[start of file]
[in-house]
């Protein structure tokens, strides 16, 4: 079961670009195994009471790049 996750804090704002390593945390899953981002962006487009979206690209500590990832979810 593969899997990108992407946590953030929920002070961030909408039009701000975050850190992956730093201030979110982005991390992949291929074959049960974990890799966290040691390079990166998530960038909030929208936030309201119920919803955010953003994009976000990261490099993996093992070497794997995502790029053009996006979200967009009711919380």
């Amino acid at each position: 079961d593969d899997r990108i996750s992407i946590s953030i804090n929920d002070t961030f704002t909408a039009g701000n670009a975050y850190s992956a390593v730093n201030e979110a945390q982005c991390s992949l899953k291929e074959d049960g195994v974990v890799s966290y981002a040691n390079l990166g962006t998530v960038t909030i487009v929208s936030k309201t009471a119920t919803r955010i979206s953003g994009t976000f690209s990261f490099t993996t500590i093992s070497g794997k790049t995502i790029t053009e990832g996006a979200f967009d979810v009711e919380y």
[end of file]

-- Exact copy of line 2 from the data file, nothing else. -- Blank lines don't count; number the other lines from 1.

């Protein structure tokens, strides 16, 4: 079961670009195994009471790049 996750804090704002390593945390899953981002962006487009979206690209500590990832979810 593969899997990108992407946590953030929920002070961030909408039009701000975050850190992956730093201030979110982005991390992949291929074959049960974990890799966290040691390079990166998530960038909030929208936030309201119920919803955010953003994009976000990261490099993996093992070497794997995502790029053009996006979200967009009711919380």